If you’re a high school student struggling with a class, you might wonder whether you should drop it. Students rightly worry that dropping a class could affect their GPA, college prospects, and even job opportunities down the line. But the situation is more complicated than that: there can be good, strategic reasons to drop a class as well.
Dropping a class in the middle of the semester can be stressful. So, should you drop your class? In this post, we’ll provide you with the necessary background information to help you can make the right academic choice for yourself.
What Are the Consequences of Dropping a Class?
Students are rightly concerned about the potential consequences of dropping a class and if it will affect their GPA. You might wonder what college will think of you if you drop one of your classes or if your admissions chances will be affected.
Depending on your situation, withdrawing from a class could affect your future. For instance, if you need the dropped class to graduate or if you don’t have enough credits for the academic semester, dropping a class could delay your graduation—and students with graduation delays can have a harder time getting into their schools of choice.
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Students should also consider the value of the course they’re dropping. A dropped class my contain fundamental information you need to learn before going to college and missing that information could negatively impact you.
There are a range of factors to consider when dropping a class, but for most students, dropping a single course won’t be a big problem. But we’ll get into that more later on.
Are There Any Benefits to Dropping A Class?
There are potential problems with dropping a class, but there can also be benefits. Especially if you’re failing a class or just doing poorly, dropping one class could actually improve your GPA and help you maintain your grades, since the dropped class won’t bring down your GPA anymore.
Dropping a difficult class that you don’t need to graduate can also improve your mental health, which could improve your performance in other courses, in addition to being a goal in its own right. Whether you’ll enjoy these sorts of benefits depends on your specific situation, so each student should weigh the pros and cons. But, if you think you’ll can do better in your other classes after dropping a particularly challenging course, this might be the right choice for you.
How Do Colleges Actually View Dropped Classes?
While colleges don’t encourage prospective applicants to withdraw from courses, a failing grade can look even worse to a college than a withdrawal. To better anticipate how colleges might react to a withdrawal, consider the college you’re applying to and your academic goals. If you have mostly A’s and then you get a C or lower in a class, that low grade might stand out more than a dropped course. In this situation, it might actually be better to drop the class.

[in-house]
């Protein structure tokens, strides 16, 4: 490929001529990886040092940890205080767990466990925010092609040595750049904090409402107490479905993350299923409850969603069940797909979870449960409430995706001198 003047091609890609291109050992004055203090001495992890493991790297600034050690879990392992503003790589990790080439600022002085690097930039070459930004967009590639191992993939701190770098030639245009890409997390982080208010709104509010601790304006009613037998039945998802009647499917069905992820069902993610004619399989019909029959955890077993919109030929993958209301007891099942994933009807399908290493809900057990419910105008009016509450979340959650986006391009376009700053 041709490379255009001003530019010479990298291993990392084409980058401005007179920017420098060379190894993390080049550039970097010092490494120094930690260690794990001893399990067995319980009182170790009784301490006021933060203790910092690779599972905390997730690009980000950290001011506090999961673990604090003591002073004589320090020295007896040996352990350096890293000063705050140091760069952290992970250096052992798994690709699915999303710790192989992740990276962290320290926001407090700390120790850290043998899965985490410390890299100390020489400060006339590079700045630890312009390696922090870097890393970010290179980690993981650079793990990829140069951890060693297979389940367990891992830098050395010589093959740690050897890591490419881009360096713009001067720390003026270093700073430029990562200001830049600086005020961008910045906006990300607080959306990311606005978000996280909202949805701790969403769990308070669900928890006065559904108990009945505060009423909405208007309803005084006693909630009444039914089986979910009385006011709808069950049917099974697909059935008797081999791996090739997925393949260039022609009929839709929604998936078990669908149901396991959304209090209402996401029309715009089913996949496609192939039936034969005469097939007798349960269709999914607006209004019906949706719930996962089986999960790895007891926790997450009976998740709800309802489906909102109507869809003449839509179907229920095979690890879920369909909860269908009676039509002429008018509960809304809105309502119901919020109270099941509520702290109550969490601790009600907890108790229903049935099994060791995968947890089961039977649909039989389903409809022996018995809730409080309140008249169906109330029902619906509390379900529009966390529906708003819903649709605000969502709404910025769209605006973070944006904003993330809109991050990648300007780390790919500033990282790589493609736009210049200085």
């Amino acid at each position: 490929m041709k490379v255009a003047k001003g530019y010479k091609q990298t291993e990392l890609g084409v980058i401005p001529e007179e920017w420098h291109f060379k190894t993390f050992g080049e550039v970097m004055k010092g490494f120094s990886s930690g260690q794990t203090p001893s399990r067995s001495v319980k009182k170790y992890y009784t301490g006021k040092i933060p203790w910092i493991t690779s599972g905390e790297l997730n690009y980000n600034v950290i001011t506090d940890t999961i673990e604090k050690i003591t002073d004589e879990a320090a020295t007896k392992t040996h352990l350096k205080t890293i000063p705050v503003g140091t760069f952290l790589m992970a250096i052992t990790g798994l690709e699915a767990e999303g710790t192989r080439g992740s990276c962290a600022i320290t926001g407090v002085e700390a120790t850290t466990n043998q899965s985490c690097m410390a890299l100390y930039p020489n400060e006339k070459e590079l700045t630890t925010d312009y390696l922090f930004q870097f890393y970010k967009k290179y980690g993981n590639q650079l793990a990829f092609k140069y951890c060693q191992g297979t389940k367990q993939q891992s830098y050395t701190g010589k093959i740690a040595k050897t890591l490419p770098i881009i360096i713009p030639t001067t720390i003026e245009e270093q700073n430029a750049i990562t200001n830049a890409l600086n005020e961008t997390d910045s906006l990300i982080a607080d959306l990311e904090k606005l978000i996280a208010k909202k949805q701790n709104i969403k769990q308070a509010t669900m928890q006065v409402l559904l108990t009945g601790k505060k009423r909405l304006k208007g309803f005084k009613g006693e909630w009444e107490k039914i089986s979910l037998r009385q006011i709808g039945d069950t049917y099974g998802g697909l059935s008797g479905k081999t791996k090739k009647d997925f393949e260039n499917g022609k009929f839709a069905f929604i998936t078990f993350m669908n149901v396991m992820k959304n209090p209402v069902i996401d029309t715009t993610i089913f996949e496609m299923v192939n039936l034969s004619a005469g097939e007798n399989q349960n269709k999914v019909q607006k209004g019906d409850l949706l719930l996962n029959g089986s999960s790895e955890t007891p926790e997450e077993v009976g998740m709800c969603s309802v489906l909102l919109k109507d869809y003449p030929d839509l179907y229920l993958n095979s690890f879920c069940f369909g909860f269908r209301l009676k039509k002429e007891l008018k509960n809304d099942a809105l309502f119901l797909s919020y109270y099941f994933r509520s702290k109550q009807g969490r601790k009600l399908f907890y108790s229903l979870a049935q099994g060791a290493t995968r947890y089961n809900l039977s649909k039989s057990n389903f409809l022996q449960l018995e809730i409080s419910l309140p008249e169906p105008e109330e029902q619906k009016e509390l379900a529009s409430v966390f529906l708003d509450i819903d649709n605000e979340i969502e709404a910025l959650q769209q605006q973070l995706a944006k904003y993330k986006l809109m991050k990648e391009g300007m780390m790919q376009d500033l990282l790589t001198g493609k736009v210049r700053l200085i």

A strategic withdrawal especially makes sense if you’re applying to prestigious universities and want to maintain a perfect GPA. Highly selective colleges want to see higher grades and will therefore mind the dropped course less. But avoid having too many dropped courses on your transcript. If colleges see many withdrawals, it may seem like you give up easily when faced with academic challenges.
Are There Other Options Besides Dropping a Class?
Don’t be too quick to drop a class. While colleges won’t necessarily penalize you for a dropped course, it’s still better to avoid it if possible. Needless to say, the best option remains—if possible—raising your grade. If you’re struggling in a course but still have time to study more and improve your grades, talk to your teacher and see what can be done. Most teachers are happy to provide extra credit opportunities if they believe you’re making a good-faith effort to improve.
But, if you’ve already tried putting in the extra effort and you’re still failing, it’s probably better to just drop the class, especially if it’s close to the end of the semester. So, be realistic and determine how much you can plausibly improve your grade before deciding to drop the class.
Rather than simply dropping a class, you might transfer to a less demanding course. You might, for example, move from an AP or honors class to a regular class. With this option, you might even get a better grade.
Other Factors to Consider
When dropping a class, consider the timing. Your school might have a deadline for dropping classes, after which, rather than getting a W (for “Withdrew”) on your transcript, you instead receive a low or failing grade.
Before dropping a class, you should also consider your high school’s graduation requirements. If you need the class to graduate, dropping it could significantly affect your ability to get into college. You might have to retake the course later on, an, in the worst-case scenario, you might not graduate on time—or at all. That obviously looks bad on your application, especially if you’ve dropped other classes before.
However, if you are failing a class, and you don’t need it to graduate, you can generally drop that class safely and eliminate your concerns about how dropping a class will affect your GPA. Sometimes, students have too much on their plate and need more time to focus on other classes. Dropping a problematic class can give you breathing room without causing your GPA to suffer. Just make sure to talk to your academic advisor to make sure there are no issues.
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